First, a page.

• Profiler counters for all multiprocessors in a Texture Processing Cluster (TPC)


  • These counter values are a cumulative count for all thread blocks which were run on multiprocessors within Texture Processing Cluster (TPC) zero. Note that there are two multiprocessors per TPC on compute devices with compute capability less than 1.3, there are three multiprocessors per TPC on compute devices with compute capability 1.3 and one multiprocessor per TPC on compute devices with compute capability 2.0 .

    When simultaneous global memory accesses by threads in a half-warp (during the execution of a single read or write instruction) can be combined into a single memory transaction of 32, 64, or 128 bytes it is called a coalesced access. If the global memory access by all threads of a half-warp do not fulfill the coalescing requirements it is called a non-coalesced access and a separate memory transaction is issued for each thread and throughput is significantly reduced. The coalescing requirements on devices with compute capability 1.2 and higher are different from devices with compute capability 1.0 or 1.1. Refer the CUDA Programming Guide for details. The profiler counters related to global memory count the number of global memory accesses or memory transactions and they are not per warp. They provide counts for all global memory requests initiated by warps running on a TPC.

  • Normalized counter values


  • When the "Normalize counters" option is selected all counter values are normalized and per block counts are shown. This option is currently supported only for compute devices with compute capability less than 2.0. In the following cases the counter value is set to zero: If any counter value is set to zero a warning is displayed at the end of the application profiling.

    With "Normalize counters" option enabled more number of application runs might be required to collect all counter values compared to when the "Normalized counters" option is disabled.

    Also when "Normalize counters" option is enabled the "cta launched" and "sm cta launched" columns are not shown in the profiler table.

  • Supported profiler counters


  • This table lists all the profiler counters which are supported.
    Counter Description Type 1.0 1.1 1.2 1.3 2.0
    branch Number of branches taken by threads executing a kernel. This counter will be incremented by one if at least one thread in a warp takes the branch.Note that barrier instructions (__syncThreads()) also get counted as branches. SM Y Y Y Y Y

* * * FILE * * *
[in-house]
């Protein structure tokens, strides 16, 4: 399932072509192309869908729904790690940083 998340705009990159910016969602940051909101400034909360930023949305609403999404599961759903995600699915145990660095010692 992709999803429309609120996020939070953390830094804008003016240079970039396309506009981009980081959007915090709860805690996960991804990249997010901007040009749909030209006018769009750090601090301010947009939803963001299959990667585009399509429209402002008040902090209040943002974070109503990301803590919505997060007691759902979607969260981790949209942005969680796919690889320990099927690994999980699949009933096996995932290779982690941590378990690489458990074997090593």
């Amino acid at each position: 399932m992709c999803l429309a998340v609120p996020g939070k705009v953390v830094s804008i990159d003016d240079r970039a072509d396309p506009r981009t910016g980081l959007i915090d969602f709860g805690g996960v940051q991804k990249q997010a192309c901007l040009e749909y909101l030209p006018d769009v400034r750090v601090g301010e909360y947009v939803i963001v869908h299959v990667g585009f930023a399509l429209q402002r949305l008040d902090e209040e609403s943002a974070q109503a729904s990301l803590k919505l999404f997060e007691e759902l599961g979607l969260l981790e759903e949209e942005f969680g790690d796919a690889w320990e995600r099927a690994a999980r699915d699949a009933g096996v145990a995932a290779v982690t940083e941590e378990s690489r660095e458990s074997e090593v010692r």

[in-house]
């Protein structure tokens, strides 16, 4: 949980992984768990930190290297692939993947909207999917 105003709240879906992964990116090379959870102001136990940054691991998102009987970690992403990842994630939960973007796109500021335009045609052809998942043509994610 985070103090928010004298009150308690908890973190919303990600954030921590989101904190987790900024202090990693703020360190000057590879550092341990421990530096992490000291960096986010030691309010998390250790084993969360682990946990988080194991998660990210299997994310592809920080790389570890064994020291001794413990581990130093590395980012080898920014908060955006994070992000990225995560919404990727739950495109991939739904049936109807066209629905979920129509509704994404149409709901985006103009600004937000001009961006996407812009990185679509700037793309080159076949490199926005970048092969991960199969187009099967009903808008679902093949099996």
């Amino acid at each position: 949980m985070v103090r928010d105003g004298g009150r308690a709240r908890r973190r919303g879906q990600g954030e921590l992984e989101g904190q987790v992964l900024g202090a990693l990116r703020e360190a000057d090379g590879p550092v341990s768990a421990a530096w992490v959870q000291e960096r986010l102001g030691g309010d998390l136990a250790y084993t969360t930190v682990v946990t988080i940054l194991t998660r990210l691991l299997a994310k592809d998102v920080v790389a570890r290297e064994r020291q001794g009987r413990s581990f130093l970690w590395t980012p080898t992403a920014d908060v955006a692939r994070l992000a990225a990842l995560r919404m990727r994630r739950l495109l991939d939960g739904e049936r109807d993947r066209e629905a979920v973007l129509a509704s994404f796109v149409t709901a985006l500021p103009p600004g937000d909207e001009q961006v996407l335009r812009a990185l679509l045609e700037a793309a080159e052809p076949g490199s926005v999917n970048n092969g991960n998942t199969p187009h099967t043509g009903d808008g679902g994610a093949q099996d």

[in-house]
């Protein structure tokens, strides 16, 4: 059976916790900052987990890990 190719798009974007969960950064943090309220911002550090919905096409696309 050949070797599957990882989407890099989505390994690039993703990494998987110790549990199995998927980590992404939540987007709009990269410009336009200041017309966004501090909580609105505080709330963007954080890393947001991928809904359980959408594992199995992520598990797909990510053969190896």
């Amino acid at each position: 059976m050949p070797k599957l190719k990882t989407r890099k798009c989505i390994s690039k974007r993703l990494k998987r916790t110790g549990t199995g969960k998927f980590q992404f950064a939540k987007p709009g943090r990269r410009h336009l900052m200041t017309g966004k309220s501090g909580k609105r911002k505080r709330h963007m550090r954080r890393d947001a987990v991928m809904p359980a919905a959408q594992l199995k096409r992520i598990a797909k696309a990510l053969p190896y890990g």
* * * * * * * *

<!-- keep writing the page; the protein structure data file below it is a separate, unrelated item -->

divergent branch Number of divergent branches within a warp. This counter will be incremented by one if at least one thread in a warp diverges (that is, follows a different execution path) via a data dependent conditional branch. The counter will be incremented by one at each point of divergence in a warp. SM Y Y Y Y Y
    instructions Number of instructions executed. SM Y Y Y Y N
    warp serialize If two addresses of a memory request fall in the same memory bank, there is a bank conflict and the access has to be serialized. This counter gives the number of thread warps that serialize on address conflicts to either shared or constant memory. SM Y Y Y Y N
    sm cta launched Number of threads blocks launched on a multiprocessor. SM Y Y Y Y Y
    gld uncoalesced Number of non-coalesced global memory loads. TPC Y Y Y Y N
    gld coalesced Number of coalesced global memory loads. TPC Y Y Y Y N
    gld request Number of global memory load requests. (Please note that, on devices with compute capability 1.3 enabling this counter will result in increased counts for the "instructions" and "branch" counter values if they are also enabled in the same application run.) TPC for 1.x,
    SM for 2.0
    N N Y Y Y
    gld 32 byte Number of 32 byte global memory load transactions. This increments by 1 for each 32 byte transaction. TPC N N Y Y N
    gld 64 byte Number of 64 byte global memory load transactions. This increments by 1 for each 64 byte transaction. TPC N N Y Y N